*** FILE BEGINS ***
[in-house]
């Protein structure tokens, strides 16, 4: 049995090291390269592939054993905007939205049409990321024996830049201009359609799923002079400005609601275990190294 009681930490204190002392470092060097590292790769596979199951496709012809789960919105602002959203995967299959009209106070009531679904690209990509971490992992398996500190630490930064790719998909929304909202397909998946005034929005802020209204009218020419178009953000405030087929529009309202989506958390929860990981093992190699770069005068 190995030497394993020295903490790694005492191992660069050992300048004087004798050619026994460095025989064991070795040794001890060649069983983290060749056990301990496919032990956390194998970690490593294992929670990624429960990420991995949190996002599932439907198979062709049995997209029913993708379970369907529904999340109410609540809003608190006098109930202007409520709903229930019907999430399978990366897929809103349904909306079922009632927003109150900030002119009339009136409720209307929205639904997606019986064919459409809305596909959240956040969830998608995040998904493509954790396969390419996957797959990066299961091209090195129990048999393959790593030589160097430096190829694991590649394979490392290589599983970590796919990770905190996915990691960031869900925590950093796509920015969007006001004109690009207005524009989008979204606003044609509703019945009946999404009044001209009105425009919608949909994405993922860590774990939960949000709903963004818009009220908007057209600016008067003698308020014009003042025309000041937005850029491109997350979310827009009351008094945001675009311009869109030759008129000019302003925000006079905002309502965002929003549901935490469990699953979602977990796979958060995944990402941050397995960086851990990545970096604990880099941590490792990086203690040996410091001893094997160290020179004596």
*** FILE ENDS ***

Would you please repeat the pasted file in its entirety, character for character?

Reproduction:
[in-house]
């Protein structure tokens, strides 16, 4: 049995090291390269592939054993905007939205049409990321024996830049201009359609799923002079400005609601275990190294 009681930490204190002392470092060097590292790769596979199951496709012809789960919105602002959203995967299959009209106070009531679904690209990509971490992992398996500190630490930064790719998909929304909202397909998946005034929005802020209204009218020419178009953000405030087929529009309202989506958390929860990981093992190699770069005068 190995030497394993020295903490790694005492191992660069050992300048004087004798050619026994460095025989064991070795040794001890060649069983983290060749056990301990496919032990956390194998970690490593294992929670990624429960990420991995949190996002599932439907198979062709049995997209029913993708379970369907529904999340109410609540809003608190006098109930202007409520709903229930019907999430399978990366897929809103349904909306079922009632927003109150900030002119009339009136409720209307929205639904997606019986064919459409809305596909959240956040969830998608995040998904493509954790396969390419996957797959990066299961091209090195129990048999393959790593030589160097430096190829694991590649394979490392290589599983970590796919990770905190996915990691960031869900925590950093796509920015969007006001004109690009207005524009989008979204606003044609509703019945009946999404009044001209009105425009919608949909994405993922860590774990939960949000709903963004818009009220908007057209600016008067003698308020014009003042025309000041937005850029491109997350979310827009009351008094945001675009311009869109030759008129000019302003925000006079905002309502965002929003549901935490469990699953979602977990796979958060995944990402941050397995960086851990990545970096604990880099941590490792990086203690040996410091001893094997160290020179004596």